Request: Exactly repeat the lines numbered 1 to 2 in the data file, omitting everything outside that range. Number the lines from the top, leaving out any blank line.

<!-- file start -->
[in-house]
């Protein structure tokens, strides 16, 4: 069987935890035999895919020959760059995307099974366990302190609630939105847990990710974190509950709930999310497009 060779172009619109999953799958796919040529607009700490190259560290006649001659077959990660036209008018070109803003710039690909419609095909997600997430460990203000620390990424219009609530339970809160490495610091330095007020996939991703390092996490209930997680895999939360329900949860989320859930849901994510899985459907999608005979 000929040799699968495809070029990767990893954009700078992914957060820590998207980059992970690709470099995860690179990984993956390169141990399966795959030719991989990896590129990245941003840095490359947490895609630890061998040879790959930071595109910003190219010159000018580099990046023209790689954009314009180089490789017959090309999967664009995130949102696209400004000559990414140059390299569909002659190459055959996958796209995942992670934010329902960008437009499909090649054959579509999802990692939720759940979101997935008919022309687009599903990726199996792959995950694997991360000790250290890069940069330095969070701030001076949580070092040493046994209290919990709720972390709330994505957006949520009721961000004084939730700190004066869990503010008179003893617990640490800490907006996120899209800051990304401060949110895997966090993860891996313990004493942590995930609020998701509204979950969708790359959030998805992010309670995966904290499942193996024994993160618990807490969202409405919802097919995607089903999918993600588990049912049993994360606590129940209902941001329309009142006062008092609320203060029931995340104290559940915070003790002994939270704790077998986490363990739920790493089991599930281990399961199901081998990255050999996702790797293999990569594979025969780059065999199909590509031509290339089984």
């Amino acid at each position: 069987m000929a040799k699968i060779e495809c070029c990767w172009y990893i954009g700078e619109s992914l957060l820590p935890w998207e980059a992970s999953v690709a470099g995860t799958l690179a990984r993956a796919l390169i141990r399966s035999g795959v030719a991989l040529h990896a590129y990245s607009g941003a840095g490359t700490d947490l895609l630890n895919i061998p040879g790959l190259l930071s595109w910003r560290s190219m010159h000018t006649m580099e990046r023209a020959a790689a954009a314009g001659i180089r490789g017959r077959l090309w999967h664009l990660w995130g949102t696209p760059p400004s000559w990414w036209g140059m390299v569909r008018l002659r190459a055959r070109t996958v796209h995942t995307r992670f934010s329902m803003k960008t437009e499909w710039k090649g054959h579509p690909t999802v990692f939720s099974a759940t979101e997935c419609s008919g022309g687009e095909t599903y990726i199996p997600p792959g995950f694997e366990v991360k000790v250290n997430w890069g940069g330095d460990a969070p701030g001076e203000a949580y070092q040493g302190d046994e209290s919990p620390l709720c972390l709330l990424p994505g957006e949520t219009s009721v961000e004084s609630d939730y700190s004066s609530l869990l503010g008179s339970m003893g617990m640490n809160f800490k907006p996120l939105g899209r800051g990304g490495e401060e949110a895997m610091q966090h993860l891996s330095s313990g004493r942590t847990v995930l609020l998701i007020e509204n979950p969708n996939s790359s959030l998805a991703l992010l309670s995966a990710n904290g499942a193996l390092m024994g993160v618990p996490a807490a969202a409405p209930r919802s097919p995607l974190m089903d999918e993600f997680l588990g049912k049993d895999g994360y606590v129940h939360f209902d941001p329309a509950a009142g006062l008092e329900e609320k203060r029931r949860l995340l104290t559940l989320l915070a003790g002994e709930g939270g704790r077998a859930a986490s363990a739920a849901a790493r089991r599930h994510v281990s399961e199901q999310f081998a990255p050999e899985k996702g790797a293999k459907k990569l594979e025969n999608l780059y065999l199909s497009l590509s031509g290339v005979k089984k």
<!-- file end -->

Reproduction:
[in-house]
């Protein structure tokens, strides 16, 4: 069987935890035999895919020959760059995307099974366990302190609630939105847990990710974190509950709930999310497009 060779172009619109999953799958796919040529607009700490190259560290006649001659077959990660036209008018070109803003710039690909419609095909997600997430460990203000620390990424219009609530339970809160490495610091330095007020996939991703390092996490209930997680895999939360329900949860989320859930849901994510899985459907999608005979 000929040799699968495809070029990767990893954009700078992914957060820590998207980059992970690709470099995860690179990984993956390169141990399966795959030719991989990896590129990245941003840095490359947490895609630890061998040879790959930071595109910003190219010159000018580099990046023209790689954009314009180089490789017959090309999967664009995130949102696209400004000559990414140059390299569909002659190459055959996958796209995942992670934010329902960008437009499909090649054959579509999802990692939720759940979101997935008919022309687009599903990726199996792959995950694997991360000790250290890069940069330095969070701030001076949580070092040493046994209290919990709720972390709330994505957006949520009721961000004084939730700190004066869990503010008179003893617990640490800490907006996120899209800051990304401060949110895997966090993860891996313990004493942590995930609020998701509204979950969708790359959030998805992010309670995966904290499942193996024994993160618990807490969202409405919802097919995607089903999918993600588990049912049993994360606590129940209902941001329309009142006062008092609320203060029931995340104290559940915070003790002994939270704790077998986490363990739920790493089991599930281990399961199901081998990255050999996702790797293999990569594979025969780059065999199909590509031509290339089984």